A free attempt on The Regular Northwest Face of Half Dome

by We didn't write this

This weekend Mike and I decided do a free attempt on the Regular Northwest Face of Halfdome, 25 pitches, 12b.

Gearing up

Half Dome is Yosemite’s second most sought after formation, behind El Cap. Both cliffs are giant, but while El Cap sits playfully close to the road and can be approached in flip flops, the base of Half Dome is perched 3000 feet off the Valley Floor and is most easily approached by a brutal hike affectionately dubbed “the death slabs.” To put things into perspective, one must gain an El Cap worth of elevation just to get to the start of the climbing. In fact, many have called approaching crux of the whole experience.

The death slabs

We drove to a bivy outside of the park on Friday night and woke up at a brisk 3:45am. The plan was to hike to the base, stash sleeping bags, dinner and a few beers, climb the route and pass out at the base. We romped up the death slabs in a casual 2.5 hours, filled up water at a glorious mountain spring located conveniently at the start of the route and began climbing at 8 am sharp.

I can most confidently say that we fucked our logistics up. We chose to go for a day ascent without hauling. This meant the follower had to carry a backpack full of water, food, and other random, useless shit we decided to bring on the wall.

Mike took the first lead block, and I started following behind him carrying the ridiculous backpack. If you are curious to find out what this feels like, do your next gym session with a backpack on. Its awkward, its heavy and it sucks. I managed to hang on for the first few pitches but blew my redpoint somewhere on the 4th pitch, a 5.11 offwidth that was simply too awkward and hard with this training weight.

After the 5th pitch, we switched roles. We casually simuled a few more pitches to a fork in the climb. The right variation is a bolted 12c face traverse that is very direct but technically difficult. The left variant is a 4 pitch circle around this face climb that is less direct but technically easy. We opted for the longer, easier variation, described in the topo as “5.10 loose, 5.9 dirty,” and my favorite “5.8 bad.”

I can most confidently say that the next several pitches of the climb are by far, without doubt, the worst stretch of rock I have ever climbed in my life. The climbing ascended endless loose blocks with very little protection. I kept climbing higher and higher, feeling like a sneeze could tear down this whole section of terrain.

Eventually we finished this chosspile terrain and made it to the more solid, right face of the dome.

Mike takes a bite out of the topo before starting up the chimneys

From here, the route ascends 500 feet of chimneys. Mike took over the lead and I was back to dealing with that goddamn backpack. I hung the pack off my harness and started crawling up the chimneys, with the pack dragging like an anchor below me. If you are curious to see what this feels like, try running into a headwind with a parachute tied to your back. Nevertheless, we made it to the notorious Big Sandy ledge (pitch 18) by 3:30pm. From here, its only 6 pitches to the top.

Mike approaching the big sandy, pitch 18.

The next 3 pitches of the climb are called the Zig Zags. I am a full believer that the name of the climb says a lot about its nature. Sometimes, you hear the name of a pitch and you feel “man.. that sounds like something I want to climb.” For example,”the shield”, “the enduro corner,” or “God’s own stone” or “pocket pussy.” When I think of the name “the Zig Zags,” I do no get this reaction. The zig zags are exactly what they sound like, a series of awkward, criss crossing cracks that happen to be the crux of Half Dome.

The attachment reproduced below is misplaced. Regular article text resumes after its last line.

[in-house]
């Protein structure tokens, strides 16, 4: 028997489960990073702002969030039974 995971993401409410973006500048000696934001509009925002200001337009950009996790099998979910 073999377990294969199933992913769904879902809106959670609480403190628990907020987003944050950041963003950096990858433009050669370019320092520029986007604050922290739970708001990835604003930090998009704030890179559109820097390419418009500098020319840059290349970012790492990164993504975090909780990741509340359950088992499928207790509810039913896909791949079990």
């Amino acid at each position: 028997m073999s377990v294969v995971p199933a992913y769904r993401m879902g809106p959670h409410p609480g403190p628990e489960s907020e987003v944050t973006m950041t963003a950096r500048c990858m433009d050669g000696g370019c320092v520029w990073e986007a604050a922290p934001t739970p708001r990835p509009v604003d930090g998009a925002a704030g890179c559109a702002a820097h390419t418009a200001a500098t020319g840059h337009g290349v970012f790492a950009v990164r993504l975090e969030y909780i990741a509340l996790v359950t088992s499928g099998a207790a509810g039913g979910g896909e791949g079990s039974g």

The first pitch off the ledge is acutally the hardest of the route, 12b. I took the lead and put forth an OK effort, but eventually fell. Mike started following backpack on, sun full blast, and also fell, ending his proud onsight effort 19 pitches up.

The next Zig Zag is chill, 5.10. The last Zig Zag is 12a. By this point I realized I was too worked to lead anything and let Mike take back over.

Mike starting up the last zig zag.

He almost sent, but whipped after 2 of his pieces straight up fell out only moments after he placed them. I sent on TR. Woot!

After you top the zig zags it’s the iconic “Thank God Ledge.” I took over leading and tried to walk across. After I made it about half way, I realized that I was at risk of belly flopping off and going for a nose dive whipper and crawled the rest like the weaksauce punter I am.

Walking the “Thank God Ledge”

The final hard pitch is a 5.12 bolted face climb. This is basically a slab with no holds. It is still absolutely nasuating this was free soloed. There is not a single incut hold on the pitch, only slopey, insecure grooves. Mike onsighted the pitch and I was too worked to really climb it.

We topped out near sunset completing the 2000 foot climb in about 11 hours.

High country sunset from the top of Half Dome.

While on top we agreed that due to the moderate nature of the climbing and the large quantity of fixed gear in the wall, a rack of single, not double, camelots would have been more appropriate. We vowed to return with no backpack, half the gear, and shoot for about an 8 hour send.
Thanks for reading,


Ps. If you actually read all this fluff, you deserve to know about the one actually remarkable thing that happened that day, being passed by Tommy Caldwell and Alex Honnold on the last leg of their El Cap, Watkins, Half Dome linkup. Here is some photos. These guys are BEAST!

Note the victory slack